The initial response of our teachers, ranging from excitement to panic, depends on individual perspective, personal circumstance, prior experience, technological ability and comfort level with the unknown. So our stance, at my school, will be to see this as an opportunity rather than a challenge. We will approach it, as always, as an inquiry, an extension of our 2020 focus on building cohesion. We will expand our whole school inquiry into building community and a sense of belonging into the new and unfamiliar territory in which we find ourselves.

So these are some of our initial inquiry questions:

  • How might we continue to build cohesion when we are learning from home?
  • How might we create a sense of community despite being physically apart?
  • How might we ensure that everyone feels safe, comfortable and supported?
  • How might we seamlessly (almost) continue the children’s learning, and our own?
  • How might we remotely plan for and provide opportunities for rich learning experiences?
  • How might we ensure the wellbeing of our whole learning community, students, educators and parents?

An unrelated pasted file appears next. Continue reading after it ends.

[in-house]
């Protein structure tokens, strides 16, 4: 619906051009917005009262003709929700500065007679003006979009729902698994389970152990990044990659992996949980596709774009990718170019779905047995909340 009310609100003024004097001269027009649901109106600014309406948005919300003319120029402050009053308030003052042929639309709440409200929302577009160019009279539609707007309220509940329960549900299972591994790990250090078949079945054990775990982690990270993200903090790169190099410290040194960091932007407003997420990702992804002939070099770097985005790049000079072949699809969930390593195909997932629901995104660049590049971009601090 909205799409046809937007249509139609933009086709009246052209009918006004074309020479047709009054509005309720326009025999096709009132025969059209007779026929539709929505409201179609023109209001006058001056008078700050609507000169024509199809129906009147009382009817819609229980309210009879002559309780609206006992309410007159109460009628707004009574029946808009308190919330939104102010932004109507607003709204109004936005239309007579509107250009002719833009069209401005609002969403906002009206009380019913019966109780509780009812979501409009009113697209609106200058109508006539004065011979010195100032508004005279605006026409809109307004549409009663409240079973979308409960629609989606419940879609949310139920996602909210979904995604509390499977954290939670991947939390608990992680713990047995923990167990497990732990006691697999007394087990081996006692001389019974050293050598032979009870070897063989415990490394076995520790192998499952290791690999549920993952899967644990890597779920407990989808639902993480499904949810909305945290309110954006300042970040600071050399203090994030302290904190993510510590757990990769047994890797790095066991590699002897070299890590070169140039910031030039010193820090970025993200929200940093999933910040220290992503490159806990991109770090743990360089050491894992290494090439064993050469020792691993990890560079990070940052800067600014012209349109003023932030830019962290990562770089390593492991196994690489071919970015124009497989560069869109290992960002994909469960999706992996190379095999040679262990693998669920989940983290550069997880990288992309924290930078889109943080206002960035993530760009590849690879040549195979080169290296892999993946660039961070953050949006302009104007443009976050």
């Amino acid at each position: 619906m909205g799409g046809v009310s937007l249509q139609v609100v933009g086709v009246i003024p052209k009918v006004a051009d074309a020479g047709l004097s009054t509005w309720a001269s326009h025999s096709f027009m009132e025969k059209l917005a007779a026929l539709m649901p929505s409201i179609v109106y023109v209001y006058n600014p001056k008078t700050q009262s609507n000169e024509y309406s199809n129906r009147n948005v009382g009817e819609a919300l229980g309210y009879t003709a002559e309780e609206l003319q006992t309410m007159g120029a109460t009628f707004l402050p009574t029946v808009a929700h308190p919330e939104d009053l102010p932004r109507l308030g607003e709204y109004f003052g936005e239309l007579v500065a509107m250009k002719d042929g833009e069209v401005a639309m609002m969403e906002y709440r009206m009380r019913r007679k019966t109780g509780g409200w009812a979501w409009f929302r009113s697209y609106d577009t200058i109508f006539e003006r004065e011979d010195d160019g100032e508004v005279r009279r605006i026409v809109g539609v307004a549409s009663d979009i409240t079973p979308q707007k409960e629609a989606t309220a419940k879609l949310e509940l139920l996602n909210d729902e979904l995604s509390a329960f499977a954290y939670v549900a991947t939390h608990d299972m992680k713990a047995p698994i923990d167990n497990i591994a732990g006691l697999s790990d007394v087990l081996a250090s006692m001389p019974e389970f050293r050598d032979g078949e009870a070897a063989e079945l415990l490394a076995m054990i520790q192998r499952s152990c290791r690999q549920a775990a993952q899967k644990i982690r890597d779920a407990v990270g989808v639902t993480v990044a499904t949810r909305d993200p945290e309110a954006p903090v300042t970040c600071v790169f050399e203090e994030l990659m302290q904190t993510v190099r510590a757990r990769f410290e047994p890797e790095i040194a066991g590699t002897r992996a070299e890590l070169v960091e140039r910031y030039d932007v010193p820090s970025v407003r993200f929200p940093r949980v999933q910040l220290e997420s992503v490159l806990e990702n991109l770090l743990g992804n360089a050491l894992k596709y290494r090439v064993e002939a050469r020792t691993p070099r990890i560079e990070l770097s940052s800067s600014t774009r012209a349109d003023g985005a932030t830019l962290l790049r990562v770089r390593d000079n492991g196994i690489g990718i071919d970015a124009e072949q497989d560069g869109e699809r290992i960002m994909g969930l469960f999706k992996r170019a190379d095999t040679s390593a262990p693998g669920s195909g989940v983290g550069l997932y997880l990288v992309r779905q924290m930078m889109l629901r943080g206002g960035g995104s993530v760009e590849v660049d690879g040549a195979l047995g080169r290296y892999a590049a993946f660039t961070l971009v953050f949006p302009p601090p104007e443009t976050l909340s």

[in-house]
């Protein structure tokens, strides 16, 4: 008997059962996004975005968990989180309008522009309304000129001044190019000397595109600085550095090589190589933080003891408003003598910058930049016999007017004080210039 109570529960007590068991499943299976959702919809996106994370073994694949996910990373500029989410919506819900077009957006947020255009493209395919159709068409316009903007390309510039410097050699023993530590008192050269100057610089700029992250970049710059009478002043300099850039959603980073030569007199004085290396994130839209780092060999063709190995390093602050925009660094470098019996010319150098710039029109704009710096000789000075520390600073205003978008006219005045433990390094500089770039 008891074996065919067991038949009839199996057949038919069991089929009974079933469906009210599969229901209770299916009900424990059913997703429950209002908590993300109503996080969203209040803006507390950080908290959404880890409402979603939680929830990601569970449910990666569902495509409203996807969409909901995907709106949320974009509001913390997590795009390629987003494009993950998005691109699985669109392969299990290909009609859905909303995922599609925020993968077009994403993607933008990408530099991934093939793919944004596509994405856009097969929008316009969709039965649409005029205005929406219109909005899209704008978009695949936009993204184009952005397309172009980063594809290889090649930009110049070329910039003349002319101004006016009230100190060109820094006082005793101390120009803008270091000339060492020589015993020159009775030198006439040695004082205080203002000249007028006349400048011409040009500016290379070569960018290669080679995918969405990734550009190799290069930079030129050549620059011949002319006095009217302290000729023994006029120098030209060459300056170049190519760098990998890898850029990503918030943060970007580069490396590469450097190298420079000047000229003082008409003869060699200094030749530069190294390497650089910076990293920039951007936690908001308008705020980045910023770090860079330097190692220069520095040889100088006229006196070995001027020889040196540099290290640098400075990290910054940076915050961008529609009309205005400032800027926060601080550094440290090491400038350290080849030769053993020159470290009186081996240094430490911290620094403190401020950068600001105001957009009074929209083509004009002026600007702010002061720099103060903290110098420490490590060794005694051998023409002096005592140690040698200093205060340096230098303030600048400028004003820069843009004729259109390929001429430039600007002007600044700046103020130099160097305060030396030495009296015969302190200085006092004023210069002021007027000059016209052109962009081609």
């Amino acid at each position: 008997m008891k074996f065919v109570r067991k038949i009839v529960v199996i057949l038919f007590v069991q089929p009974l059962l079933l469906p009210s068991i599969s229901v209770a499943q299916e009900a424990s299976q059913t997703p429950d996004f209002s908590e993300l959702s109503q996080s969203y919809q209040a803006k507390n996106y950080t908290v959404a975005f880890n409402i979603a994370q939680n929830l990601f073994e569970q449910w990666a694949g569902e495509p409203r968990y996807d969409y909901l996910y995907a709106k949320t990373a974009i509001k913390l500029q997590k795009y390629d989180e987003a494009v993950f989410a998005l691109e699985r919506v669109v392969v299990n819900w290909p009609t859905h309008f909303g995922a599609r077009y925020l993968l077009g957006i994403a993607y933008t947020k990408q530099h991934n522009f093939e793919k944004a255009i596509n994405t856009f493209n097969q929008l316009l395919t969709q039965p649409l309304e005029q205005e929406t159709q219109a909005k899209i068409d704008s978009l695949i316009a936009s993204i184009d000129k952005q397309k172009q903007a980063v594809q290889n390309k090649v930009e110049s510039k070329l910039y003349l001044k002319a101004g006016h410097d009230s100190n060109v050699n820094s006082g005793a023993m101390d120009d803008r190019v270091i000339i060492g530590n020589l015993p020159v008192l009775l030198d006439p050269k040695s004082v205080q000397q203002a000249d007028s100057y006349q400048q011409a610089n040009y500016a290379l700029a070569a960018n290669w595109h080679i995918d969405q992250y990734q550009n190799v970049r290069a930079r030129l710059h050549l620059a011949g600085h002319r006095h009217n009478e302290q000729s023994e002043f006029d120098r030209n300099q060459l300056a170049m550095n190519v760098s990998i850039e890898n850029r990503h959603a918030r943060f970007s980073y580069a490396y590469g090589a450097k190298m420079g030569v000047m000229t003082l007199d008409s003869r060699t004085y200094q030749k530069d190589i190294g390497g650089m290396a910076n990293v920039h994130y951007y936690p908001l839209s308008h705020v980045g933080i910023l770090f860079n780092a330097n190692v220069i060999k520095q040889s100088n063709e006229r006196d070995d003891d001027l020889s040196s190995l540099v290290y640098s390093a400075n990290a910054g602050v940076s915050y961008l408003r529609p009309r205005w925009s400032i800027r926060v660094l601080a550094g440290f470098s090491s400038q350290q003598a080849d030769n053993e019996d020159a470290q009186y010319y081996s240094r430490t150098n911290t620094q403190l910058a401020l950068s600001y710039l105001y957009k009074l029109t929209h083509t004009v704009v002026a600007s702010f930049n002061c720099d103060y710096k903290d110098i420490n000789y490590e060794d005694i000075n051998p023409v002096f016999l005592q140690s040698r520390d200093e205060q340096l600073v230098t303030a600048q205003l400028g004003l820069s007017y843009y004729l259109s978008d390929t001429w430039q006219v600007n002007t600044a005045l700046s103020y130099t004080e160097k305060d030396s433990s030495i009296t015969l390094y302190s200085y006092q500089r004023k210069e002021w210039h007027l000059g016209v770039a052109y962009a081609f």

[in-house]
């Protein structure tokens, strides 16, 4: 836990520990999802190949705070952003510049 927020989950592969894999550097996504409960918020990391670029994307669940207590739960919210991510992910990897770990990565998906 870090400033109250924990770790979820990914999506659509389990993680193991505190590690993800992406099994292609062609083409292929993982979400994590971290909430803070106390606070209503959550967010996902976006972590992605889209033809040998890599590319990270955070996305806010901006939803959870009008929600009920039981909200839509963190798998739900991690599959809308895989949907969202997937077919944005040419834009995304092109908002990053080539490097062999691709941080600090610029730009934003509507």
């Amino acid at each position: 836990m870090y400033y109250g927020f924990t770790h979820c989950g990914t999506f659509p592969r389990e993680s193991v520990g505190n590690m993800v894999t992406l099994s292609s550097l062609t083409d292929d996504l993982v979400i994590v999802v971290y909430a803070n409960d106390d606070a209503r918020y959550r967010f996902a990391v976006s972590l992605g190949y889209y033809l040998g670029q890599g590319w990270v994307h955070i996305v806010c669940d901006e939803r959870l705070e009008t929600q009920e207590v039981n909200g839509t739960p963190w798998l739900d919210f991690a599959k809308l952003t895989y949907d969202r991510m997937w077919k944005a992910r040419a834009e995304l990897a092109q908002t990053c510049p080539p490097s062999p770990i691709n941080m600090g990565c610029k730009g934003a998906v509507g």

• How will every member of our learning community contribute to all the above?
  • And… how might we extend the learning into other communities?

 

 

Building cohesion…

“Cohesion is the powerful social glue that turns us from human beings into people. It is the glue that binds us to every element of our social context. When there is strong healthy cohesion in school communities, we feel connected to those around us; we’re on the same page with them. We feel we belong, that we are part of the team, with shared values and a shared sense of what is normal.”

Helen Street: CONTEXTUAL WELLBEING (Slightly adapted)

How might we build cohesion?

With ‘building cohesion’ as our 2020 focus, we started the year with a whole school workshop in which over 120 educators across disciplines and campuses connected and interconnected through a range of activities. Noticing and naming the ways they built cohesion, each time they changed groups during the morning, heightened awareness and highlighted transferable possibilities.

In groups, teachers shared a highlight from the holidays and something they hope for this year. Next we asked each person to consider and share a time when they felt a sense of belonging and identify common characteristics.